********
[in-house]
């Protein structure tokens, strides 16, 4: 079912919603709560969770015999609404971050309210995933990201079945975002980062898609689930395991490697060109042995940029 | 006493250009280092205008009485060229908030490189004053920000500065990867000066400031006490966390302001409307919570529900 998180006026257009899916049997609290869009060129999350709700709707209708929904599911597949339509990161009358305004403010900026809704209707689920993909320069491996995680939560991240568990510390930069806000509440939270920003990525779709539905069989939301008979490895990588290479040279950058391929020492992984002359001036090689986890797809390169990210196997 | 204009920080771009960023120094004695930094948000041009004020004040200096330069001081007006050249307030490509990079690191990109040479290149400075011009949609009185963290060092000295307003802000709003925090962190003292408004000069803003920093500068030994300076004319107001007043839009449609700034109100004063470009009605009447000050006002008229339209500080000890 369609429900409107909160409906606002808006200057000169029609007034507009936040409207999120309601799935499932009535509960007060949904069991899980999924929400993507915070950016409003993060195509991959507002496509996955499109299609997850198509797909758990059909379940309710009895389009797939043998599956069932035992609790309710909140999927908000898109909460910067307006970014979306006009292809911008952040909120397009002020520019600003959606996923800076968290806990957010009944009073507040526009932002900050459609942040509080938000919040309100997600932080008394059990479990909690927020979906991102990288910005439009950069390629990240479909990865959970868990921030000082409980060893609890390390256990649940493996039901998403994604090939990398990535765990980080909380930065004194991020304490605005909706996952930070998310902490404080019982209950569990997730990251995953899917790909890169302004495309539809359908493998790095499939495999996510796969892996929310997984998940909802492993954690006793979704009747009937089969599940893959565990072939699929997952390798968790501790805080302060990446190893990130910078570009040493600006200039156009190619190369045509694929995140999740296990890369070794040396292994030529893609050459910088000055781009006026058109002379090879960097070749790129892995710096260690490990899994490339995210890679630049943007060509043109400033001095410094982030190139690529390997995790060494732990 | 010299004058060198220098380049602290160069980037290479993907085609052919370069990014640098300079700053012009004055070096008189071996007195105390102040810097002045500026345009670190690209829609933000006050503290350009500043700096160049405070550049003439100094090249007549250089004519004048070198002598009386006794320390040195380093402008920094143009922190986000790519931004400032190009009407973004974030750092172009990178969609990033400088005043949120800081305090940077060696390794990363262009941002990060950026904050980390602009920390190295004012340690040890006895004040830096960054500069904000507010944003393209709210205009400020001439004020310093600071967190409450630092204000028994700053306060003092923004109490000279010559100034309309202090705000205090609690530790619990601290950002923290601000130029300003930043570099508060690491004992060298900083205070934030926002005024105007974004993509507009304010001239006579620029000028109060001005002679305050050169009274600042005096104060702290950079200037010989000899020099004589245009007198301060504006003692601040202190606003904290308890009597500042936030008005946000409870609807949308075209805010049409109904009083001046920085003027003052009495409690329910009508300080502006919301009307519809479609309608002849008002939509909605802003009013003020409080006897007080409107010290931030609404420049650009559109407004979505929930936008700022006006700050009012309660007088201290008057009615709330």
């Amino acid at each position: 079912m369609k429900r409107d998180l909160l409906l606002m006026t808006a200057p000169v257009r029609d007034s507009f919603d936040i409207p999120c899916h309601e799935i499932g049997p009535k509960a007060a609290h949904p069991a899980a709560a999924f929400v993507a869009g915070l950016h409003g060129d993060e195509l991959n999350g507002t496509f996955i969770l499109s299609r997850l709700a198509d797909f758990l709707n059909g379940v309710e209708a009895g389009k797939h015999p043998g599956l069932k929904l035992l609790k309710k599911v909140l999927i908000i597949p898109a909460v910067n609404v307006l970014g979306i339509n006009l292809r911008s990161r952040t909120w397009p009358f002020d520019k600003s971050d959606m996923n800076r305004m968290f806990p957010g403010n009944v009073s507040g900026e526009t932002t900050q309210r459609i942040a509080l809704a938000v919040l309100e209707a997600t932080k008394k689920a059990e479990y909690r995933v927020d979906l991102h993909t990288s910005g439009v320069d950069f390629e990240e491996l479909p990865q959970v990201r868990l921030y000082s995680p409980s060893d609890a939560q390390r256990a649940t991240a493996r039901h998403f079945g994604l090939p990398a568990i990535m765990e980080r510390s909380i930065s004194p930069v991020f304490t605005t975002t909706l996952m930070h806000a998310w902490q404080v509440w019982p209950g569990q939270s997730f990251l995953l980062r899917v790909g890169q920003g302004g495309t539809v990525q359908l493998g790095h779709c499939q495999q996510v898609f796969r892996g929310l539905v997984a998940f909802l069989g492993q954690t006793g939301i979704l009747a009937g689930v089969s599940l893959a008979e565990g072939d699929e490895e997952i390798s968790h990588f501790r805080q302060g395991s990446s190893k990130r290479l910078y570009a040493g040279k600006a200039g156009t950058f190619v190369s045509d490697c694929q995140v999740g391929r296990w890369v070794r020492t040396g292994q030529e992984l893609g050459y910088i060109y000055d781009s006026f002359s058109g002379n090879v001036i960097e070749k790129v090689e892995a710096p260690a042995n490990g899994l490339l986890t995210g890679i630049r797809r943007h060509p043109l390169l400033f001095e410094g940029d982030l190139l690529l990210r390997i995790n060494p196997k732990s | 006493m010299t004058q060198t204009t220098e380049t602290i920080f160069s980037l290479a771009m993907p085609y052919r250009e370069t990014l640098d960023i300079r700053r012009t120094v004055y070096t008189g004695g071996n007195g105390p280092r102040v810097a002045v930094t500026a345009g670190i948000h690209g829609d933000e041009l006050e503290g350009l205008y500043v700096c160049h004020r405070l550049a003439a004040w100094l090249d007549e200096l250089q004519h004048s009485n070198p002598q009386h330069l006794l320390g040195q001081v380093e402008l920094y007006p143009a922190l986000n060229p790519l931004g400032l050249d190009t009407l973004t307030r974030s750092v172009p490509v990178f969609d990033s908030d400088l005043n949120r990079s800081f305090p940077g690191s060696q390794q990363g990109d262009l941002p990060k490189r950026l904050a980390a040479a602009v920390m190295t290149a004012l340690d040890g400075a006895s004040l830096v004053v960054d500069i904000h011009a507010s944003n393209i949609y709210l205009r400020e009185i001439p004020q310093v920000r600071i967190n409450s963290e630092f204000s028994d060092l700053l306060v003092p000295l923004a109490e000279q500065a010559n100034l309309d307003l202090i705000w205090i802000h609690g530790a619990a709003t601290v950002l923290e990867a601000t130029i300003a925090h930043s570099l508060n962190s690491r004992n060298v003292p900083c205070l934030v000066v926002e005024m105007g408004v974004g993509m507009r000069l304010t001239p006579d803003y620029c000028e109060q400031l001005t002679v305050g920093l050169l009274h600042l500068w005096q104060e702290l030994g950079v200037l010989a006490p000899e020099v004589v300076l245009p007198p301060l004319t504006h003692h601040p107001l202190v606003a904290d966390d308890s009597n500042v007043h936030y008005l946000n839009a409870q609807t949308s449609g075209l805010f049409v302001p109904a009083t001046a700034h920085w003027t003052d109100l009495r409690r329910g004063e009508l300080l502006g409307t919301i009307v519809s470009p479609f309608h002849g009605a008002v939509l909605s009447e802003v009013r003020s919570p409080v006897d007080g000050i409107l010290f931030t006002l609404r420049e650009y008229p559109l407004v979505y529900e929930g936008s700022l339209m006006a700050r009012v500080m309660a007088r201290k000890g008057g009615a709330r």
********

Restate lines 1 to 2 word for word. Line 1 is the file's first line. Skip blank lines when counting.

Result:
[in-house]
């Protein structure tokens, strides 16, 4: 079912919603709560969770015999609404971050309210995933990201079945975002980062898609689930395991490697060109042995940029 | 006493250009280092205008009485060229908030490189004053920000500065990867000066400031006490966390302001409307919570529900 998180006026257009899916049997609290869009060129999350709700709707209708929904599911597949339509990161009358305004403010900026809704209707689920993909320069491996995680939560991240568990510390930069806000509440939270920003990525779709539905069989939301008979490895990588290479040279950058391929020492992984002359001036090689986890797809390169990210196997 | 204009920080771009960023120094004695930094948000041009004020004040200096330069001081007006050249307030490509990079690191990109040479290149400075011009949609009185963290060092000295307003802000709003925090962190003292408004000069803003920093500068030994300076004319107001007043839009449609700034109100004063470009009605009447000050006002008229339209500080000890 369609429900409107909160409906606002808006200057000169029609007034507009936040409207999120309601799935499932009535509960007060949904069991899980999924929400993507915070950016409003993060195509991959507002496509996955499109299609997850198509797909758990059909379940309710009895389009797939043998599956069932035992609790309710909140999927908000898109909460910067307006970014979306006009292809911008952040909120397009002020520019600003959606996923800076968290806990957010009944009073507040526009932002900050459609942040509080938000919040309100997600932080008394059990479990909690927020979906991102990288910005439009950069390629990240479909990865959970868990921030000082409980060893609890390390256990649940493996039901998403994604090939990398990535765990980080909380930065004194991020304490605005909706996952930070998310902490404080019982209950569990997730990251995953899917790909890169302004495309539809359908493998790095499939495999996510796969892996929310997984998940909802492993954690006793979704009747009937089969599940893959565990072939699929997952390798968790501790805080302060990446190893990130910078570009040493600006200039156009190619190369045509694929995140999740296990890369070794040396292994030529893609050459910088000055781009006026058109002379090879960097070749790129892995710096260690490990899994490339995210890679630049943007060509043109400033001095410094982030190139690529390997995790060494732990 | 010299004058060198220098380049602290160069980037290479993907085609052919370069990014640098300079700053012009004055070096008189071996007195105390102040810097002045500026345009670190690209829609933000006050503290350009500043700096160049405070550049003439100094090249007549250089004519004048070198002598009386006794320390040195380093402008920094143009922190986000790519931004400032190009009407973004974030750092172009990178969609990033400088005043949120800081305090940077060696390794990363262009941002990060950026904050980390602009920390190295004012340690040890006895004040830096960054500069904000507010944003393209709210205009400020001439004020310093600071967190409450630092204000028994700053306060003092923004109490000279010559100034309309202090705000205090609690530790619990601290950002923290601000130029300003930043570099508060690491004992060298900083205070934030926002005024105007974004993509507009304010001239006579620029000028109060001005002679305050050169009274600042005096104060702290950079200037010989000899020099004589245009007198301060504006003692601040202190606003904290308890009597500042936030008005946000409870609807949308075209805010049409109904009083001046920085003027003052009495409690329910009508300080502006919301009307519809479609309608002849008002939509909605802003009013003020409080006897007080409107010290931030609404420049650009559109407004979505929930936008700022006006700050009012309660007088201290008057009615709330």